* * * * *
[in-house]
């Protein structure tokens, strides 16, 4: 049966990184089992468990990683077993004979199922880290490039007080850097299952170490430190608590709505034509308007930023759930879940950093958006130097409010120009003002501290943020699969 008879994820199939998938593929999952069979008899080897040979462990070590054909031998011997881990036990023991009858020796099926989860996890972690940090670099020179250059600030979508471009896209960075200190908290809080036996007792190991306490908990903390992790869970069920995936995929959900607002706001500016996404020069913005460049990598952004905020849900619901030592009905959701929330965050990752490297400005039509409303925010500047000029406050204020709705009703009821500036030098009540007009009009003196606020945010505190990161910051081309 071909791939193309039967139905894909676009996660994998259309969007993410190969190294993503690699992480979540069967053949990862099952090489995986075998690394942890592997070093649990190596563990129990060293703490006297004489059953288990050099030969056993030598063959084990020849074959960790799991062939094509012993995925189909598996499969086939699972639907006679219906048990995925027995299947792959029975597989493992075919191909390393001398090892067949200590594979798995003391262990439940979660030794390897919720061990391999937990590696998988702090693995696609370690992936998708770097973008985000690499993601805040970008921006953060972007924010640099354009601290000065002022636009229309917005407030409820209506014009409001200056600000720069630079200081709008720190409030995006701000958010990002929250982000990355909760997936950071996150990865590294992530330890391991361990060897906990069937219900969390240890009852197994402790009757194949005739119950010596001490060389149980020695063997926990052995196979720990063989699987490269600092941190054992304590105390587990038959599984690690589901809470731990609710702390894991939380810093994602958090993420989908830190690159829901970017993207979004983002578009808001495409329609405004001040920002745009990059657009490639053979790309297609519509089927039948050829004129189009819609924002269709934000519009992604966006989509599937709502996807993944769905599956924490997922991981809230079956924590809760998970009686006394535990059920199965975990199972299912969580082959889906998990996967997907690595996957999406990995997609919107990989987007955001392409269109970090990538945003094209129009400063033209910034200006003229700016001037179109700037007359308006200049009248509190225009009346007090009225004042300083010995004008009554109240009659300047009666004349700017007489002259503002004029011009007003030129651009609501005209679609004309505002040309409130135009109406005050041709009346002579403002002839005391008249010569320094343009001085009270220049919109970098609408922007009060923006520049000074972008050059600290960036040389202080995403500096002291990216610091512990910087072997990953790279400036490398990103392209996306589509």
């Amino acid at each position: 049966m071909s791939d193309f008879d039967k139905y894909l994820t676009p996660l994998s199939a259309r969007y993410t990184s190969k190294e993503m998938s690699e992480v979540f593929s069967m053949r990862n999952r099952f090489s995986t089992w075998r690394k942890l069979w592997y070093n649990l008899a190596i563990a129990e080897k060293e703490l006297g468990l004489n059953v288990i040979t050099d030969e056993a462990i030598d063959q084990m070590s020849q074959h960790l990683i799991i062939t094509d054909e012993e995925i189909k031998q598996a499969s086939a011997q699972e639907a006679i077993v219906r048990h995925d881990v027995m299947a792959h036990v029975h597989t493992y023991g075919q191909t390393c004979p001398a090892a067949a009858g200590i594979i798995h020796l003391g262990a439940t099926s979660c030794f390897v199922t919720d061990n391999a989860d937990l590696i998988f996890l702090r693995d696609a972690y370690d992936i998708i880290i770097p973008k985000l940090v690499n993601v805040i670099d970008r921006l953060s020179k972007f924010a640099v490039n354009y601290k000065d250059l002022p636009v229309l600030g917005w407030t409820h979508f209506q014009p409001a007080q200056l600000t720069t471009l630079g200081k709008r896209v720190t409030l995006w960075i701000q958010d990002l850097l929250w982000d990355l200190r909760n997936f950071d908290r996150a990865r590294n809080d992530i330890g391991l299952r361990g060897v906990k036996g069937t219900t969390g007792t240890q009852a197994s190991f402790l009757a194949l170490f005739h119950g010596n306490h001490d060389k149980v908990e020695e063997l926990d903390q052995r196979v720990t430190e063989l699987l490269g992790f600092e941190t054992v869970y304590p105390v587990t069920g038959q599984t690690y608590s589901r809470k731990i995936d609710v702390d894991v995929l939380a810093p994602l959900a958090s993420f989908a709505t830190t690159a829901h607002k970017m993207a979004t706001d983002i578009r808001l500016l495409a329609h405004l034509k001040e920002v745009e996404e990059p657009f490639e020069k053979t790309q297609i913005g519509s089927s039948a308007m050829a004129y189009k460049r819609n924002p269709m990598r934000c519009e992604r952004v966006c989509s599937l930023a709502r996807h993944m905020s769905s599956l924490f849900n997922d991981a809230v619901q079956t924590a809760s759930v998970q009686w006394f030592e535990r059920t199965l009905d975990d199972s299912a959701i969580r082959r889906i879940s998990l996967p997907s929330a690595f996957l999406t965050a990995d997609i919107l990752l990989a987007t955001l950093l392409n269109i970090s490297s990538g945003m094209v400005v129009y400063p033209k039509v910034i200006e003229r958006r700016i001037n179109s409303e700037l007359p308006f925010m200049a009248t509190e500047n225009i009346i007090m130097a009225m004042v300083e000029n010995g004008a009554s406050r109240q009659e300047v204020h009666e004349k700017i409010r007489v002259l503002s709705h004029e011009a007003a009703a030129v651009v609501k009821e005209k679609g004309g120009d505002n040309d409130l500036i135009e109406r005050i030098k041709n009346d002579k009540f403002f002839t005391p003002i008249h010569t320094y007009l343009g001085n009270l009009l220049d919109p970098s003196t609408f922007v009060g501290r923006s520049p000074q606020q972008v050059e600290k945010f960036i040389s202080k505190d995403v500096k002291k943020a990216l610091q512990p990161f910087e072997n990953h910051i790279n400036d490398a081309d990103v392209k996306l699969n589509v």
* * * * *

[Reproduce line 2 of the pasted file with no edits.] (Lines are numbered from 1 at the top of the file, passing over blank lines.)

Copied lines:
């Protein structure tokens, strides 16, 4: 049966990184089992468990990683077993004979199922880290490039007080850097299952170490430190608590709505034509308007930023759930879940950093958006130097409010120009003002501290943020699969 008879994820199939998938593929999952069979008899080897040979462990070590054909031998011997881990036990023991009858020796099926989860996890972690940090670099020179250059600030979508471009896209960075200190908290809080036996007792190991306490908990903390992790869970069920995936995929959900607002706001500016996404020069913005460049990598952004905020849900619901030592009905959701929330965050990752490297400005039509409303925010500047000029406050204020709705009703009821500036030098009540007009009009003196606020945010505190990161910051081309 071909791939193309039967139905894909676009996660994998259309969007993410190969190294993503690699992480979540069967053949990862099952090489995986075998690394942890592997070093649990190596563990129990060293703490006297004489059953288990050099030969056993030598063959084990020849074959960790799991062939094509012993995925189909598996499969086939699972639907006679219906048990995925027995299947792959029975597989493992075919191909390393001398090892067949200590594979798995003391262990439940979660030794390897919720061990391999937990590696998988702090693995696609370690992936998708770097973008985000690499993601805040970008921006953060972007924010640099354009601290000065002022636009229309917005407030409820209506014009409001200056600000720069630079200081709008720190409030995006701000958010990002929250982000990355909760997936950071996150990865590294992530330890391991361990060897906990069937219900969390240890009852197994402790009757194949005739119950010596001490060389149980020695063997926990052995196979720990063989699987490269600092941190054992304590105390587990038959599984690690589901809470731990609710702390894991939380810093994602958090993420989908830190690159829901970017993207979004983002578009808001495409329609405004001040920002745009990059657009490639053979790309297609519509089927039948050829004129189009819609924002269709934000519009992604966006989509599937709502996807993944769905599956924490997922991981809230079956924590809760998970009686006394535990059920199965975990199972299912969580082959889906998990996967997907690595996957999406990995997609919107990989987007955001392409269109970090990538945003094209129009400063033209910034200006003229700016001037179109700037007359308006200049009248509190225009009346007090009225004042300083010995004008009554109240009659300047009666004349700017007489002259503002004029011009007003030129651009609501005209679609004309505002040309409130135009109406005050041709009346002579403002002839005391008249010569320094343009001085009270220049919109970098609408922007009060923006520049000074972008050059600290960036040389202080995403500096002291990216610091512990910087072997990953790279400036490398990103392209996306589509």